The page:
The world of business and marketing has undergone a digital transformation over the last ten years. As such, the process of reaching and acquiring new customers has changed dramatically. In today’s blog, I am highlighting some of the significant changes I’ve seen in recent years. 

Online Presence

An online presence has become a necessity for businesses. Nowadays, as consumers, we’ve turned to the internet to research, listen, and find the goods and services we want to buy. For example, look at e-commerce giant Amazon, who went from a humble bookseller to a one-stop online shop in less than twenty years. Online presence transcends just a digital storefront: it’s a way of reaching customers and creating brand awareness. 

Consistent Branding

On average, it takes ten touch-points for a customer to trust and purchase from a business. Previously, customers might only look at one or two websites before making a purchase, but now that number may be as high as 10-20. Why is that number so high? It includes reviews, social activity, and how the business handles customer services. 

Digital Proficiency

Despite the increasing need to go digital, less than half of professionals consider themselves to be highly proficient in digital marketing, according to a study done by Adobe. The same study found that only 9% agreed that their digital marketing was effective. Digital marketing was barely considered a decade ago but now has shifted into being a primary focus, and businesses are struggling to be truly successful with their new marketing. While there is a need to embrace digital marketing, it’s a transition that has some companies worried. 

Increased Cost of Marketing

Businesses are putting a larger budget towards digital marketing, in part due to technological advancements but also due to hiring knowledgable people to manage the digital aspects of their business. In order to stay ahead of the competition, businesses need to look into new avenues of marketing such as paid advertisements and hiring freelancers for content creation. The internet has helped to grow the way that companies can engage with consumers, but with these opportunities comes a cost. 

Social Media

Social media is a game changer in the marketing landscape. Over the last five years, social media has been critical to generating revenue and brand awareness. People use social media to engage and interact online, and this is more than just a trend for businesses to notice and follow. One of the most effective ways to be successful is to go to where the customers are, and right now, they’re on social media. Many larger brands have taken to this, advertising on platforms like Facebook and Instagram. It’s difficult to browse social media without encountering at least a handful of sponsored posts (paid advertising) and business profiles.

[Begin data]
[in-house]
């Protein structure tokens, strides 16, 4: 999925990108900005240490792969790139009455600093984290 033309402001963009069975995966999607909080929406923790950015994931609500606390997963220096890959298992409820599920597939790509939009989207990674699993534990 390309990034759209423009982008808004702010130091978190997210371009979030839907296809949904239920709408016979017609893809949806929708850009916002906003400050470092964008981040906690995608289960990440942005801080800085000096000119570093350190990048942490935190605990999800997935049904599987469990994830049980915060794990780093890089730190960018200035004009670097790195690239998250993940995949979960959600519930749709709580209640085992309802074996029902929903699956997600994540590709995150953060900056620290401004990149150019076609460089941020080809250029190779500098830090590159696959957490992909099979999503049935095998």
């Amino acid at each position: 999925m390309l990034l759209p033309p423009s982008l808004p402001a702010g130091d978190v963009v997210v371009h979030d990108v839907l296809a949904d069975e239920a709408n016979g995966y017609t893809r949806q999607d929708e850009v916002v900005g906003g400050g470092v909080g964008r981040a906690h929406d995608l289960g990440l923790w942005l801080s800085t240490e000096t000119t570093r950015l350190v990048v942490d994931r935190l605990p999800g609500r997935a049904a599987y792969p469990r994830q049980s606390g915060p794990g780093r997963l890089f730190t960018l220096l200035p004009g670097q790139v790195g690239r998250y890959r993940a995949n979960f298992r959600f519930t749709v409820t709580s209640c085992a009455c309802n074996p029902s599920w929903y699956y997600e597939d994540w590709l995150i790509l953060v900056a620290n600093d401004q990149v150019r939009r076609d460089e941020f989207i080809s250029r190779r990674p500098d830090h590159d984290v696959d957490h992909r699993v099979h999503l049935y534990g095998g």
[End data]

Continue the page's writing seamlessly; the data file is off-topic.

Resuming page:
Credibility is now more important than ever, but establishing credibility takes time. It may be tempting to strive for viral success and short-term engagement via something attention-grabbing, but the payoff there is limited. With visibility, it may be best to go wide, that is, try to reach as broad an audience as possible, but with credibility, it’s better to go deep. The key to becoming a credible and respectable business is to build a long-term relationship between audience and brand. 


All the changes in the world of marketing over the last ten years means that strategies, too, must change and adapt. One of the most significant shifts is that away from a business-first approach to an audience-first model. Prioritizing the audience means creating content for the audience based on what they want as opposed to creating content that you want as a business. This relies on extensive audience research, like finding out where they hang out online, what times they are the most active, which niches occupy which platforms, and so forth. 

In essence, the process can be broken up into this sample framework that turns visitors into prospects and then finally into customers. Written and visual content is usually the first step in the marketing funnel that draws in the visitor. The conversations and engagements with the visitor build trust, and then they become a prospect. Engagement continues, and they get to know the brand, and through some promotion, you can gather their information that you can use in an automated nurture campaign. After going through the engagement and nurture process, the visitor has given their details and engages with your brand. As a result, they have become your customer. The next step is to promise to deliver on your service and hopefully convert them into an advocate that will champion your business for you.